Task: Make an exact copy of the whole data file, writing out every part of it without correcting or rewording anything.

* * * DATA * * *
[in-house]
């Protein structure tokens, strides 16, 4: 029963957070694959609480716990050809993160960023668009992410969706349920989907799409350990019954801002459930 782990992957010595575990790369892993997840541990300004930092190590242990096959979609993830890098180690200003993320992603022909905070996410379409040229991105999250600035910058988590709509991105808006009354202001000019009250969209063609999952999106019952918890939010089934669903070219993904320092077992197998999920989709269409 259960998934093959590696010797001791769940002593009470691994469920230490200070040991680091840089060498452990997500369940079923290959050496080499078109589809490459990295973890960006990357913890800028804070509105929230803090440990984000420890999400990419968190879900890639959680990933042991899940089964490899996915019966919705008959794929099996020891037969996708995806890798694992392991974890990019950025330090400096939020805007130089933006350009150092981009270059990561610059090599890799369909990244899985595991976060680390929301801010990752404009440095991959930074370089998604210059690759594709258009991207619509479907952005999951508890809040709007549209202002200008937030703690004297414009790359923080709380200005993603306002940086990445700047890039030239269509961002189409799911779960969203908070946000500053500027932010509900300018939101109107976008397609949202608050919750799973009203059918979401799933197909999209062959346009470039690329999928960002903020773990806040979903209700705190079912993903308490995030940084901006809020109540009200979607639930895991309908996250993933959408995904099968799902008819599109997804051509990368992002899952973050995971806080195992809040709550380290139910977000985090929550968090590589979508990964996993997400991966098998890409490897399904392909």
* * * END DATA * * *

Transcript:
[in-house]
């Protein structure tokens, strides 16, 4: 029963957070694959609480716990050809993160960023668009992410969706349920989907799409350990019954801002459930 782990992957010595575990790369892993997840541990300004930092190590242990096959979609993830890098180690200003993320992603022909905070996410379409040229991105999250600035910058988590709509991105808006009354202001000019009250969209063609999952999106019952918890939010089934669903070219993904320092077992197998999920989709269409 259960998934093959590696010797001791769940002593009470691994469920230490200070040991680091840089060498452990997500369940079923290959050496080499078109589809490459990295973890960006990357913890800028804070509105929230803090440990984000420890999400990419968190879900890639959680990933042991899940089964490899996915019966919705008959794929099996020891037969996708995806890798694992392991974890990019950025330090400096939020805007130089933006350009150092981009270059990561610059090599890799369909990244899985595991976060680390929301801010990752404009440095991959930074370089998604210059690759594709258009991207619509479907952005999951508890809040709007549209202002200008937030703690004297414009790359923080709380200005993603306002940086990445700047890039030239269509961002189409799911779960969203908070946000500053500027932010509900300018939101109107976008397609949202608050919750799973009203059918979401799933197909999209062959346009470039690329999928960002903020773990806040979903209700705190079912993903308490995030940084901006809020109540009200979607639930895991309908996250993933959408995904099968799902008819599109997804051509990368992002899952973050995971806080195992809040709550380290139910977000985090929550968090590589979508990964996993997400991966098998890409490897399904392909």